In conversation with
Chief Executive Officer |
FDI Spotlight: What is BIH about and what do they do?
Alan Boshwaen: In order to foster technology entrepreneurship and move the innovation agenda forward it is critical to strengthen the capacity for innovation. Through its in-house and partner programmes, BIH offers various training and networking events aimed at building capacity and creating an innovation ecosystem.
The company offers solutions suited to both established institutions and startups. This offering includes networking, research and technical collaboration opportunities locally and internationally, as well as access to a range of technology development, transfer and commercialisation services.
Do you believe that the establishment of Botswana’s first Science and Technology Park can be a catalyst for the true implementation of economic diversification in Botswana, and how are you as BIH contributing to economic diversification?
Alan Boshwaen: The state certainly plays a catalytic role here; however, government likewise need to carry some of the risk associated with developing a project such as ours. When we started with the development of the Botswana Innovation Hub, we took quite a few financial risks. While the system will never be perfect, all stakeholders involved need to understand that we all need to carry the risks associated with what we are trying to do.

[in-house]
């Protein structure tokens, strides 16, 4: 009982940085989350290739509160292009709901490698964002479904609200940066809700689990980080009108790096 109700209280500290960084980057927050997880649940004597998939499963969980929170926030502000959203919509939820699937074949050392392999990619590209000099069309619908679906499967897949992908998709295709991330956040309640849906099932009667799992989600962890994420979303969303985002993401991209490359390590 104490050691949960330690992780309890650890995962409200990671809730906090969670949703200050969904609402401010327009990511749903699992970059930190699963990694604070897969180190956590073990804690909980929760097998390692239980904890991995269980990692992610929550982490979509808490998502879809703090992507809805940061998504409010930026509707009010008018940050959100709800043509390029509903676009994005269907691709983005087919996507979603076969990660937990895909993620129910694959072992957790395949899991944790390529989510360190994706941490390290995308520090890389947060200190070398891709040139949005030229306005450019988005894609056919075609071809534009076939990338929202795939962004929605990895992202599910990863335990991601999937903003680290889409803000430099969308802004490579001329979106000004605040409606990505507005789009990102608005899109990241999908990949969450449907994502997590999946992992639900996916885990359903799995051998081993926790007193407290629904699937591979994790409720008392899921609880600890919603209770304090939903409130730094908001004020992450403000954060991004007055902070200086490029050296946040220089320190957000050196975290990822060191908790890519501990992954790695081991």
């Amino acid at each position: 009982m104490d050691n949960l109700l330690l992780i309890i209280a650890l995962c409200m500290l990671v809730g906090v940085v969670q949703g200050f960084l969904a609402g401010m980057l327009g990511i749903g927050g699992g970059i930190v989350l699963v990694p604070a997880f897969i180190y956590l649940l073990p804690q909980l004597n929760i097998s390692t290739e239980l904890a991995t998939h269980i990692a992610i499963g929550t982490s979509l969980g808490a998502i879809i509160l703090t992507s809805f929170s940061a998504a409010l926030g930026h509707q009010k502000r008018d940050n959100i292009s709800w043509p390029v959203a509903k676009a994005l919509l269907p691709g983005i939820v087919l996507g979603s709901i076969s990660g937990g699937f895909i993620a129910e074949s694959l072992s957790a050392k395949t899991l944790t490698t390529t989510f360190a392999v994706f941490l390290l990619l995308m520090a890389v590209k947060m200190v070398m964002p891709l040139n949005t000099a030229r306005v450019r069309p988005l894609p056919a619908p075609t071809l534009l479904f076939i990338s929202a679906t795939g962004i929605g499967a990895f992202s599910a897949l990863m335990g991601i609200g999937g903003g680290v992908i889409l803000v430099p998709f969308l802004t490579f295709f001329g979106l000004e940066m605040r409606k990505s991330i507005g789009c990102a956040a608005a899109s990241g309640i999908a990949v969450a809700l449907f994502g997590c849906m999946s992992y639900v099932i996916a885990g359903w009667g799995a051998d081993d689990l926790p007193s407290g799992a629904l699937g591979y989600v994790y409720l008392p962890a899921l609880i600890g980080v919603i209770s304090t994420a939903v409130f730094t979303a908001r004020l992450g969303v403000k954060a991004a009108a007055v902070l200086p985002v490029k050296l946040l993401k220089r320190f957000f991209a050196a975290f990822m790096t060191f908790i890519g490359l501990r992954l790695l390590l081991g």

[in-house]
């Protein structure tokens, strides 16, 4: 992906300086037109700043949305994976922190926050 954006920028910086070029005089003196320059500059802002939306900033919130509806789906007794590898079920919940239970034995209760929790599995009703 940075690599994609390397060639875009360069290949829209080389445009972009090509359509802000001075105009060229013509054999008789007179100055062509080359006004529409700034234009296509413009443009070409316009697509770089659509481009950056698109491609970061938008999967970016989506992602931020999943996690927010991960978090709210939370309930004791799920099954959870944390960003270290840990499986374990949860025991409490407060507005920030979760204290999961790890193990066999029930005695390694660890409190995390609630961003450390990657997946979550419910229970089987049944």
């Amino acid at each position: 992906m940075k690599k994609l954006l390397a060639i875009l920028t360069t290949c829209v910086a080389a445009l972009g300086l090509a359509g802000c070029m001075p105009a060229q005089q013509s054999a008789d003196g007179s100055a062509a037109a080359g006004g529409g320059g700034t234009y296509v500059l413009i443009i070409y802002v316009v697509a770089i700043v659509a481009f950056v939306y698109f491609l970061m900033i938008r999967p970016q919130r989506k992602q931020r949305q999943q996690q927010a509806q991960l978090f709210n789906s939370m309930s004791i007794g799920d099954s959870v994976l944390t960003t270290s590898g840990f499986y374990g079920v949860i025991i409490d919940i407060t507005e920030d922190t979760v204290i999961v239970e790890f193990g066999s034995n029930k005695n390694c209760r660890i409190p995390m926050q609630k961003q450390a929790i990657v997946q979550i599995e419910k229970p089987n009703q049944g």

We are planning incubation programmes, technology-oriented companies, mining-oriented companies, programmes to develop youth entrepreneurs and facilities to bring the ideas of entrepreneurs and innovators to life.
This is something that is quite new to Botswana: the idea of production and innovation within the ICT sector and the concept of bringing ideas to life. The work BIH has been doing is breaking new ground; Botswana has traditionally been more of a consumer-orientated society.
The BIH’s business model operates on a cost generation model. One example of this is that we rent our office spaces out. We already have some tenants, such as Dimension Data. We are also finalising the establishment of Botswana’s first data centre that is based on a shared model; we have partnered with companies to do this.
From my perspective, what we are doing here is trying to spare the future of Botswana in many fundamental ways by having companies such as Dimension Data housed here, as well as partnering with them. In this way, we can create a hub of activity where we learn from each other.